Per-pupil expenditure is a new requirement that schools must report starting the 2018-2019, as part of the Every Student Succeeds Act. The goal is to provide transparent financial information—for parents, community members, administrators, policymakers, and researchers—to ensure that funding is equitable and effective.
Read more about the challenge here.
As part of the challenge, the Department of Education and Data Quality Campaign provided three scenarios, which we leveraged for personas and user stories.
- Julia saw an article in the newspaper that described how per-student spending in her child's schol is half as much as a school in the next neighborhood. She wants to better understand why that might be the case.
- District Leaders in District A are considering some changes in how they allocate funding between schools. They are interested in athering information on how District B allocates its funds so they can understand similarities and differences between their spending decisions.
- Dr. Hsu, a researcher from a local university, is making a presentation to the local school board on effective uses of federal dollars and wants to share a visualization of expenditure data in relation to school outcome data. Dr Hsu also wants to make sure that the appropriate context and caveats are included in the presentation.
For the purposes of the 2-day challenge, we decided to focus on the first 2 senarios with Julia (a mom) and district leaders.
First iteration — Initial data visualization explorations
Using Tableau, I prototyped many visualizations to explore which ones were most legible and useful.
- Because there can be many external factors to funding & spending that is not represented in the data (age of building, economies of scale), we decided to normalize the visualization by percentage of overall spending, rather than showing just the absolute numbers.
- Some categories are fixed costs, others scale with the size of the student population. We color-coded fixed and variable spending.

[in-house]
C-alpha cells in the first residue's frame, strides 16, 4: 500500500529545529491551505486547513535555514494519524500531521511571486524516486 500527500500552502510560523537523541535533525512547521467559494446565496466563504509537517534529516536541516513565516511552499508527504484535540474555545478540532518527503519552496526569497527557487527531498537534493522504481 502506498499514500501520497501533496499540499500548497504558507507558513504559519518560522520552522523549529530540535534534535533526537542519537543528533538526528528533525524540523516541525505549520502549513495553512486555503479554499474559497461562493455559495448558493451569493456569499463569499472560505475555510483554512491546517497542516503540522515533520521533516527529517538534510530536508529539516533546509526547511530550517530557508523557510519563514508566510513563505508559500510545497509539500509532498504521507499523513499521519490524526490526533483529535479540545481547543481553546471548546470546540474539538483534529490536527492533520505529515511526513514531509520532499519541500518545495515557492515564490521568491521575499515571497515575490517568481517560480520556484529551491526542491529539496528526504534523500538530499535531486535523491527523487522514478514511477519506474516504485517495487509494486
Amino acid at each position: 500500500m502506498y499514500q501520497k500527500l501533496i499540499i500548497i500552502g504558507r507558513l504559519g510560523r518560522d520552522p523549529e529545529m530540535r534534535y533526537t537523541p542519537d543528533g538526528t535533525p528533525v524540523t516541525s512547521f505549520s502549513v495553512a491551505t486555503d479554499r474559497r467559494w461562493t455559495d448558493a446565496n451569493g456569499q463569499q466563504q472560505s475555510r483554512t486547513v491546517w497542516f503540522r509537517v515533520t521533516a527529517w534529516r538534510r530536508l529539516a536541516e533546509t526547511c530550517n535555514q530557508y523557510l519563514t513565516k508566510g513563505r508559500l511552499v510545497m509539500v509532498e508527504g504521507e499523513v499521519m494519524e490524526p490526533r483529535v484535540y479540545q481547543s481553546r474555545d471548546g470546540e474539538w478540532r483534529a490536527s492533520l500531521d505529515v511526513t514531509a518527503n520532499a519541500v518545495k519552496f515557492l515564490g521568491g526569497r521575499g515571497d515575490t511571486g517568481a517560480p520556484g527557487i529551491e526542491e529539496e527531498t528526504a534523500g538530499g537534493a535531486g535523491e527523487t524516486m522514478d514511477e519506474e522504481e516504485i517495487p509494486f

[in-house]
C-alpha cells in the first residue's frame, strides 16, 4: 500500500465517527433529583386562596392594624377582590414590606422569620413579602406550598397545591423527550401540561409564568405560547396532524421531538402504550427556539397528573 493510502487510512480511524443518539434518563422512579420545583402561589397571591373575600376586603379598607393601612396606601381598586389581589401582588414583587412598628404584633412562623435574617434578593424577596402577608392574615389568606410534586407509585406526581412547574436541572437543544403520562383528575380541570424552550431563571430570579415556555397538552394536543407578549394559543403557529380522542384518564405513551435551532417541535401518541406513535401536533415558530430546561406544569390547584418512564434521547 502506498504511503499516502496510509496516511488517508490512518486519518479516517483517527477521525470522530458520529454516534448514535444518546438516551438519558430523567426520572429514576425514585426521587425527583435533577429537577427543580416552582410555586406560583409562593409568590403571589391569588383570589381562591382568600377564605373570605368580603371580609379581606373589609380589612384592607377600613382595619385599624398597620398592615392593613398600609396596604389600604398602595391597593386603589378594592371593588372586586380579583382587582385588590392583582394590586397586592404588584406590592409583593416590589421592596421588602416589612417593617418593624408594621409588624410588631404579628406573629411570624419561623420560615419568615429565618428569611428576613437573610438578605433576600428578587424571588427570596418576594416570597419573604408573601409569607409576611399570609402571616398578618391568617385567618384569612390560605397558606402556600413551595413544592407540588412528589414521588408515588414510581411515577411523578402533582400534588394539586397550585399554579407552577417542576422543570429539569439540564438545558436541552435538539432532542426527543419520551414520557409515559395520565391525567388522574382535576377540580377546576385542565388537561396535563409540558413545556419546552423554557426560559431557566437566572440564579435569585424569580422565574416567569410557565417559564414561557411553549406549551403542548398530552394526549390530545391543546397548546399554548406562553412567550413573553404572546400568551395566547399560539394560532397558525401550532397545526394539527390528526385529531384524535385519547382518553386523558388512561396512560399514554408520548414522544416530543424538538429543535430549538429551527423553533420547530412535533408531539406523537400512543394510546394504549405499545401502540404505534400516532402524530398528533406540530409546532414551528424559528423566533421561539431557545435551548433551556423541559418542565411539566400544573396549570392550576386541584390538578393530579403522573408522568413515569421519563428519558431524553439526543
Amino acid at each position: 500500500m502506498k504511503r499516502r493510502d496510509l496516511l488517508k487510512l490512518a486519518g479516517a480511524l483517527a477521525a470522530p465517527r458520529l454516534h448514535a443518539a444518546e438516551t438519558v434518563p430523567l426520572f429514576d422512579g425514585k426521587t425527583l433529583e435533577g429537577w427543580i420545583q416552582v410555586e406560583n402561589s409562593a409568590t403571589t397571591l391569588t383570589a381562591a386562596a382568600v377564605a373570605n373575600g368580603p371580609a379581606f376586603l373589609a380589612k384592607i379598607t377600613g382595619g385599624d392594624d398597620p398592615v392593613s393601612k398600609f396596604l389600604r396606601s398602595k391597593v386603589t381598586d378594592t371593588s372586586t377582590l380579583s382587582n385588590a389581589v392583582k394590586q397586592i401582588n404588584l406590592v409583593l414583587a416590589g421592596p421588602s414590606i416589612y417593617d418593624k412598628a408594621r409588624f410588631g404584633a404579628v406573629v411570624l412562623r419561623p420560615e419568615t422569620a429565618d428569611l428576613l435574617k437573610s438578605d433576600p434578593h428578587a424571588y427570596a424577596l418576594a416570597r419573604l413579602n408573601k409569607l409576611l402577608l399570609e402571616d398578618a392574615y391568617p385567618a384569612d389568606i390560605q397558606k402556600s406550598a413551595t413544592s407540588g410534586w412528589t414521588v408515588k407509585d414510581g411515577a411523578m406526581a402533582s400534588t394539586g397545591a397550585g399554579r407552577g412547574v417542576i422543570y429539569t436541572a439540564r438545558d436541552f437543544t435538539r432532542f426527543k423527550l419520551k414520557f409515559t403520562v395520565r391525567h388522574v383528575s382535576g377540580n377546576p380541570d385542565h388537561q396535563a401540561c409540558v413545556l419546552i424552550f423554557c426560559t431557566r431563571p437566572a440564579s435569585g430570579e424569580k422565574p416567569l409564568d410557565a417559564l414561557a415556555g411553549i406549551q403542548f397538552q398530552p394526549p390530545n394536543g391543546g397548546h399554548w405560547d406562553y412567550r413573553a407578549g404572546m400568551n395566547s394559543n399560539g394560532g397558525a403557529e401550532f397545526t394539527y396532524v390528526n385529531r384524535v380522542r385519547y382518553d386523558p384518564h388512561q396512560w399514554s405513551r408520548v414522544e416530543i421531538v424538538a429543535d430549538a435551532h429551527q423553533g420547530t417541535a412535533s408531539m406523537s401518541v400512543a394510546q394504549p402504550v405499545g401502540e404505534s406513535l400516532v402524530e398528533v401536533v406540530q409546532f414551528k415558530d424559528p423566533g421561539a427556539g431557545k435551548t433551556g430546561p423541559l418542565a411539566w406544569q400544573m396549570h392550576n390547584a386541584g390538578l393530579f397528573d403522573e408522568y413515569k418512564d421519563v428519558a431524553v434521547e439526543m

Feedback and insights from subject matter experts
Attending the event were also subject matter experts. Based on their feedback, we prioritized information and refined the UI.
Policy maker feedback
- Disaggregated data is a minefield for unintended consequences, including discrimination, categorizing, and stereotyping. A user needs to be able to drill down into the categories, but at the highest level, spending can be categorized into two groups: Learning (teacher salaries) and Operations.
- A school's progress over the last 3 years is more useful than comparison to the school/state.
- At most, a superintendent is comparing to other nearby districts, not to the entire state.
- Parent care most about what the data means for their own individual child.
- "Above" or "below" language is harmful, and not a useful comparison. Average is not a useful benchmark because half the population will always be below average.
Second iteration — Designing the interface
The interactive visualization uses the overview, zoom & filter, details-on-demand design pattern. In the overview, users can compare states, districts, or schools. They can then zoom in on a specific school to view their report card.
On the school report card, one design principle that we wanted to keep in mind is to tell a story. Taking inspiration from data journalism, the site is structured is a question & answer format, prioritizing the perspective of the parent.
One data point alone doesn't tell a full story, so it was important to add context. When comparing against other schools, we offer at least one additional measure of comparison, such as school enrollment size. Finally, in order to prevent parents from making interpretations with incomplete data, we included a letter grade for school spending at the top, which conceals a more complex algorithm for benchmarking performance.
Reflections on working with policymakers in the design process
- Regulations tend to state the minimum requirements. There are many ways to innovate beyond what's dictated by regulation.
- A federal policy can be implemented in various ways at the state and local level, depending on the different needs and agendas of the local government and community.
- At the local level, there are many more nuances that impact student expenditure that must be considered. For example, in Texas, some school districts pay into society security, which results in higher payroll expenses.
- People working in education are there for the same reason—to help the kids. There tends to be more moments of agreement than disagreement.